By Dr. Alasdair McDonnell
The political situation is beginning to stagnate. It is now more than six months since the Good Friday agreement was signed and five months since it was fully endorsed by the people of Ireland, North and South, voting in the referendum.
Assembly members have been in place since the end of June, but apart from the election of the first and deputy first minister, no other structure of any major significance has been established. Instead, over the last few weeks, we have become bogged down yet again in a contrived decommissioning debate, which bears all the hallmarks of a ham-fisted attempt to slow down or derail any meaningful political progress.
It is my view that the question of decommissioning has been dealt with. Indeed, under the agreement, the issue is the ultimate responsibility of the Decommissioning Body and General de Chastelain — not the Ulster Unionist party and David Trimble.
By raising the issue yet again, Trimble is wantonly poisoning the atmosphere and risking the agreement without in any way progressing the issue of decommissioning.
It makes no sense to repeatedly throw up decommissioning as a roadblock to progress. By arguing up decommissioning as a make-or-break issue, Trimble is simply playing into the hands of the wreckers in his own party.
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What we need to do is seriously and immediately begin to implement the agreement. Only by setting up the dual institutions of administration — the assembly and the North-South council — will it become a reality.
The Good Friday accord is a key part of the peace process, not a substitute or alternative for it. It has institutionalized the process, not ended it. It provides us with a more structured political mechanism to continue working for a political solution and it therefore follows that how the agreement is carried forward is crucially important to the development of the peace process.
For me, a political solution means creating a new open political society on the island of Ireland and the peace process is about working for this new political society, which must be based on ending divisions — and this is the next task for the peace process. The agreement was an important step in the process. The next step must be to fully mobilize the agreement so as to begin to break down barriers.
Ending divisions must be the top priority. It would surely be perverse if the agreement were used to maintain the deep-seated sectarianism of our society, or, by keeping both parts of the island at arms length, to reinforce partition. The assembly and the North-South institutions must draw us together, not be used as a formal mechanism to keep us apart while giving the appearance of working together.
There is clearly a need for more general sharing at a political level, which goes beyond individual ministers talking to their opposite number. If the peace process is to build a new political society on the island of Ireland, it must move to end the isolation of Northern parliamentarians from the Dail. This can be achieved by providing seats in the Dail for assembly members and, as a pro quid pro, if the Assembly agrees, permits Dail TD’s to attend sittings of the assembly and take part in debates.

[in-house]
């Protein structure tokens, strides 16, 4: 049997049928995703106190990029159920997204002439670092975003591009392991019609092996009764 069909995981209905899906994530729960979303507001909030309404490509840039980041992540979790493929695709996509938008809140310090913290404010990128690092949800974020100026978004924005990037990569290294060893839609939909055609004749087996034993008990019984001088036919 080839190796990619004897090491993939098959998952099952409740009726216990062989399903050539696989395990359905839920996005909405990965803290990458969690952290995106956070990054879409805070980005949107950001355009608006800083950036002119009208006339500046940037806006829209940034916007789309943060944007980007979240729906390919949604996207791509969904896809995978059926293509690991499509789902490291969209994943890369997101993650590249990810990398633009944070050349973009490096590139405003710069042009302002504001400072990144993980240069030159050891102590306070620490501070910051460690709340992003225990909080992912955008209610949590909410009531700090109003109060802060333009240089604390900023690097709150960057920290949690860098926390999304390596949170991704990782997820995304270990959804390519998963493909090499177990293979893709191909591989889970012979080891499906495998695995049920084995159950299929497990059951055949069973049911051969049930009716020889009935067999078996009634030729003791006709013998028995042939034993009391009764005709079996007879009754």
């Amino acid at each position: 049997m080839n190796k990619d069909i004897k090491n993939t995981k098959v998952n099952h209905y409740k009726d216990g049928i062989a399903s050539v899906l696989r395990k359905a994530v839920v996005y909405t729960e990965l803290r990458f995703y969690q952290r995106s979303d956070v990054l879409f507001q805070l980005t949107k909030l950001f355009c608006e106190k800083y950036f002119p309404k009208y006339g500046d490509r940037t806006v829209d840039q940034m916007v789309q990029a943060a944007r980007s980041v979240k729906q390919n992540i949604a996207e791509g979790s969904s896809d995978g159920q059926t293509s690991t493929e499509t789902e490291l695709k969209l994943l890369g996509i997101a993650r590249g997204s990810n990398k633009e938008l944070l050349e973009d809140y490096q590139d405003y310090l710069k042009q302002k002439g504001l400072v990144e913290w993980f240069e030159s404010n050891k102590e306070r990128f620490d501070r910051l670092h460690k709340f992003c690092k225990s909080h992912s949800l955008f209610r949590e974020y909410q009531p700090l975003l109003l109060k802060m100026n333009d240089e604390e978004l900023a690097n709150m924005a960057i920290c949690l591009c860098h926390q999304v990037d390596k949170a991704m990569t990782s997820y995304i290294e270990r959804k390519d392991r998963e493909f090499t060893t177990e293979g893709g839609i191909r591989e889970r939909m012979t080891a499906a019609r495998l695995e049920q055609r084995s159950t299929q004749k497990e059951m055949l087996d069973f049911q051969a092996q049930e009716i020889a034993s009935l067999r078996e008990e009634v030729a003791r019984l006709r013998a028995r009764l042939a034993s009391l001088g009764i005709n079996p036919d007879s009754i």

To complete this political sharing, I want to see the assembly and the Oireachtas, as suggested in the agreement, establish a joint parliamentary forum to focus on matters of mutual interest.
The scourge of sectarianism must be tackled and in this context I want to mention two opportunities.
First, I believe we must make improving community relations a priority by making it central to the whole debate on equality. It would be too easy to have equality based on separateness between both our communities. Instead, I firmly believe that equality should be placed in the context of sharing between both communities and that community-relations policy must make this whole area of equality and sharing central to its concerns.
Second, the Irish government has a major responsibility in this area. Under the Dowing Street Declaration, the Irish government agreed "to examine any elements in the democratic life and organization of the Irish State that can be represented to the Irish government in the course of political dialogue as a real and substantial threat to their way of life and ethos [that is the Unionist community], or that can be represented as not being fully consistent with a modern and pluralist society, and undertakes to examine any possible ways of removing such obstacles."
So far very little has been done in this regard. It is true that a committee of the Forum for Peace and Reconciliation was established to look at obstacles in the South to reconciliation. I believe the report of this rather initiative must be published as soon as possible and placed in front of the Dail and assembly for debate as a means to take this fundamentally important matter forward.
A strong economy is essential in tackling these wider issues of sectarianism and division as well as generating wealth to play for the social infrastructure in health, housing, education and welfare that any modern society needs.
In laying the foundations for sustainable economic development, there are three elements required to drive the economy forward. First, we need a package of tax incentives that would include a corporation tax rate in line with that of the Republic as well as higher incentives for investment in fixed assets and training. Second, we need an education system that produces graduates able to contribute both to a 21st century economy and to the community. The third element must be a joint working relationship with the Irish government designed to build on the prosperous Southern "Celtic Tiger" economy in order to transform our economic prospects in the North and to develop and market a single island economy in Ireland.
(The writer is an SDLP assembly member from South Belfast.)